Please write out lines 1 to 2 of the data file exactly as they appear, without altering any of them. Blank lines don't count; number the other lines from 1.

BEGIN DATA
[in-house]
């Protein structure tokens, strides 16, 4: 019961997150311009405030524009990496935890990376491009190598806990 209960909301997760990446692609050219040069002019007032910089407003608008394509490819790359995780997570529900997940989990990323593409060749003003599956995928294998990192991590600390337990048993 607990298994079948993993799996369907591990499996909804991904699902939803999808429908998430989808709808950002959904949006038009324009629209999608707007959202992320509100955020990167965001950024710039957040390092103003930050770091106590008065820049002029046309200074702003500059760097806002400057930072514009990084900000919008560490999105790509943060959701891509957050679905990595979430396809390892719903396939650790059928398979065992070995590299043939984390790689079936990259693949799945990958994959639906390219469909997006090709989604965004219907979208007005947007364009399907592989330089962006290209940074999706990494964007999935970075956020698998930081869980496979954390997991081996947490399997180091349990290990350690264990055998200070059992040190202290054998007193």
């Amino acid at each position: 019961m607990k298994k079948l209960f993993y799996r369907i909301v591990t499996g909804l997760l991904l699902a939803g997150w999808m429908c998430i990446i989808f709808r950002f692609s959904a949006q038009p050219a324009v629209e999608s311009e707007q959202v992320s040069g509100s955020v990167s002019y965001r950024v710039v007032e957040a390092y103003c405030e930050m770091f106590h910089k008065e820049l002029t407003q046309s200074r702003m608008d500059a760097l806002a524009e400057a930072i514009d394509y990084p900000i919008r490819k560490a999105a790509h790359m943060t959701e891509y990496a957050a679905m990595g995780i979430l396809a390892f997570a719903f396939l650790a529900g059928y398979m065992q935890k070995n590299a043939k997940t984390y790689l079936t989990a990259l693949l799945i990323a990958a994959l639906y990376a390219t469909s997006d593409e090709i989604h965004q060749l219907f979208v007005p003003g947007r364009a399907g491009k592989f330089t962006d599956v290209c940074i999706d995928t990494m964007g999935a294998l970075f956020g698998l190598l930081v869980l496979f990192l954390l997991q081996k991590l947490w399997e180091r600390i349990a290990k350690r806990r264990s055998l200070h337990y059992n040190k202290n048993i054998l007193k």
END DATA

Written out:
[in-house]
């Protein structure tokens, strides 16, 4: 019961997150311009405030524009990496935890990376491009190598806990 209960909301997760990446692609050219040069002019007032910089407003608008394509490819790359995780997570529900997940989990990323593409060749003003599956995928294998990192991590600390337990048993 607990298994079948993993799996369907591990499996909804991904699902939803999808429908998430989808709808950002959904949006038009324009629209999608707007959202992320509100955020990167965001950024710039957040390092103003930050770091106590008065820049002029046309200074702003500059760097806002400057930072514009990084900000919008560490999105790509943060959701891509957050679905990595979430396809390892719903396939650790059928398979065992070995590299043939984390790689079936990259693949799945990958994959639906390219469909997006090709989604965004219907979208007005947007364009399907592989330089962006290209940074999706990494964007999935970075956020698998930081869980496979954390997991081996947490399997180091349990290990350690264990055998200070059992040190202290054998007193």